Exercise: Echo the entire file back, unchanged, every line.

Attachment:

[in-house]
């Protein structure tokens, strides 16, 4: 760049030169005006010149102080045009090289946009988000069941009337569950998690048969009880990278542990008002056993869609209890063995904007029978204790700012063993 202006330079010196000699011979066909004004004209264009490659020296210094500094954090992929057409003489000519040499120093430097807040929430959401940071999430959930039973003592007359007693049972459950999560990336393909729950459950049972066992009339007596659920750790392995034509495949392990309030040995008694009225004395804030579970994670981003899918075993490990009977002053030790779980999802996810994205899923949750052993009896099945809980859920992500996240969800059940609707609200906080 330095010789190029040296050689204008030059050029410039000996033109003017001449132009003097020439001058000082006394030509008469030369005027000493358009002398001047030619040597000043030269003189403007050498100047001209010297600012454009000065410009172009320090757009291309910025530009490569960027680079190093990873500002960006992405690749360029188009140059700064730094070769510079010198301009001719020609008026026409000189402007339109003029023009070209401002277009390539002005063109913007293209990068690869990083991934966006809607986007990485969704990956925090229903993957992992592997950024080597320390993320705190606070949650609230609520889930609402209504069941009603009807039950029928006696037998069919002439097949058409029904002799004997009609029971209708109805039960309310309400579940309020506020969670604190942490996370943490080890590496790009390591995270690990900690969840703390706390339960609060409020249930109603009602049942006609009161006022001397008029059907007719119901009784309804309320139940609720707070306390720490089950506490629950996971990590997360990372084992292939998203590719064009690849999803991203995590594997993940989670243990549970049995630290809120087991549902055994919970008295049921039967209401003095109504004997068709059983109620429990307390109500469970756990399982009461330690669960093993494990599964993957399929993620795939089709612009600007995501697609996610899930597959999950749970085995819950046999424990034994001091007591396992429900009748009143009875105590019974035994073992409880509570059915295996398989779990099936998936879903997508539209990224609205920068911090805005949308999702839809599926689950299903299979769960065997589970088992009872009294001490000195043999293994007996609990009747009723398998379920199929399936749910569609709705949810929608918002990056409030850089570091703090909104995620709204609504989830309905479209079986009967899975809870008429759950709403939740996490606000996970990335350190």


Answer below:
[in-house]
């Protein structure tokens, strides 16, 4: 760049030169005006010149102080045009090289946009988000069941009337569950998690048969009880990278542990008002056993869609209890063995904007029978204790700012063993 202006330079010196000699011979066909004004004209264009490659020296210094500094954090992929057409003489000519040499120093430097807040929430959401940071999430959930039973003592007359007693049972459950999560990336393909729950459950049972066992009339007596659920750790392995034509495949392990309030040995008694009225004395804030579970994670981003899918075993490990009977002053030790779980999802996810994205899923949750052993009896099945809980859920992500996240969800059940609707609200906080 330095010789190029040296050689204008030059050029410039000996033109003017001449132009003097020439001058000082006394030509008469030369005027000493358009002398001047030619040597000043030269003189403007050498100047001209010297600012454009000065410009172009320090757009291309910025530009490569960027680079190093990873500002960006992405690749360029188009140059700064730094070769510079010198301009001719020609008026026409000189402007339109003029023009070209401002277009390539002005063109913007293209990068690869990083991934966006809607986007990485969704990956925090229903993957992992592997950024080597320390993320705190606070949650609230609520889930609402209504069941009603009807039950029928006696037998069919002439097949058409029904002799004997009609029971209708109805039960309310309400579940309020506020969670604190942490996370943490080890590496790009390591995270690990900690969840703390706390339960609060409020249930109603009602049942006609009161006022001397008029059907007719119901009784309804309320139940609720707070306390720490089950506490629950996971990590997360990372084992292939998203590719064009690849999803991203995590594997993940989670243990549970049995630290809120087991549902055994919970008295049921039967209401003095109504004997068709059983109620429990307390109500469970756990399982009461330690669960093993494990599964993957399929993620795939089709612009600007995501697609996610899930597959999950749970085995819950046999424990034994001091007591396992429900009748009143009875105590019974035994073992409880509570059915295996398989779990099936998936879903997508539209990224609205920068911090805005949308999702839809599926689950299903299979769960065997589970088992009872009294001490000195043999293994007996609990009747009723398998379920199929399936749910569609709705949810929608918002990056409030850089570091703090909104995620709204609504989830309905479209079986009967899975809870008429759950709403939740996490606000996970990335350190």